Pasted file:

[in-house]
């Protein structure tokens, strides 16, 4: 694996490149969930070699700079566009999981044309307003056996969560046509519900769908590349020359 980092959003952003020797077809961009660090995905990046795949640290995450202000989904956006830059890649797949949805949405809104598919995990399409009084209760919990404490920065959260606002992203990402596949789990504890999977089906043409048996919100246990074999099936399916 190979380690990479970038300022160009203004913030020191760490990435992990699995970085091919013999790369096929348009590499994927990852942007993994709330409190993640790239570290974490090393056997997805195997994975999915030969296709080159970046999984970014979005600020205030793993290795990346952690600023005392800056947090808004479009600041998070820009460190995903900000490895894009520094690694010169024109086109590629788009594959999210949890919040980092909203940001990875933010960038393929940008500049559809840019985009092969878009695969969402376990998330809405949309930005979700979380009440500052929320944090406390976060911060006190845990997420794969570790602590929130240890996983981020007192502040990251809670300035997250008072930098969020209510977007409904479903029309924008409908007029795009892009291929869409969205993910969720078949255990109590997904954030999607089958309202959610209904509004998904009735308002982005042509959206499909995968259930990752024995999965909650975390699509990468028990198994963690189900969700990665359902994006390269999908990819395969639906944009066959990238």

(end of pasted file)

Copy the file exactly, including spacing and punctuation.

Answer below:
[in-house]
């Protein structure tokens, strides 16, 4: 694996490149969930070699700079566009999981044309307003056996969560046509519900769908590349020359 980092959003952003020797077809961009660090995905990046795949640290995450202000989904956006830059890649797949949805949405809104598919995990399409009084209760919990404490920065959260606002992203990402596949789990504890999977089906043409048996919100246990074999099936399916 190979380690990479970038300022160009203004913030020191760490990435992990699995970085091919013999790369096929348009590499994927990852942007993994709330409190993640790239570290974490090393056997997805195997994975999915030969296709080159970046999984970014979005600020205030793993290795990346952690600023005392800056947090808004479009600041998070820009460190995903900000490895894009520094690694010169024109086109590629788009594959999210949890919040980092909203940001990875933010960038393929940008500049559809840019985009092969878009695969969402376990998330809405949309930005979700979380009440500052929320944090406390976060911060006190845990997420794969570790602590929130240890996983981020007192502040990251809670300035997250008072930098969020209510977007409904479903029309924008409908007029795009892009291929869409969205993910969720078949255990109590997904954030999607089958309202959610209904509004998904009735308002982005042509959206499909995968259930990752024995999965909650975390699509990468028990198994963690189900969700990665359902994006390269999908990819395969639906944009066959990238």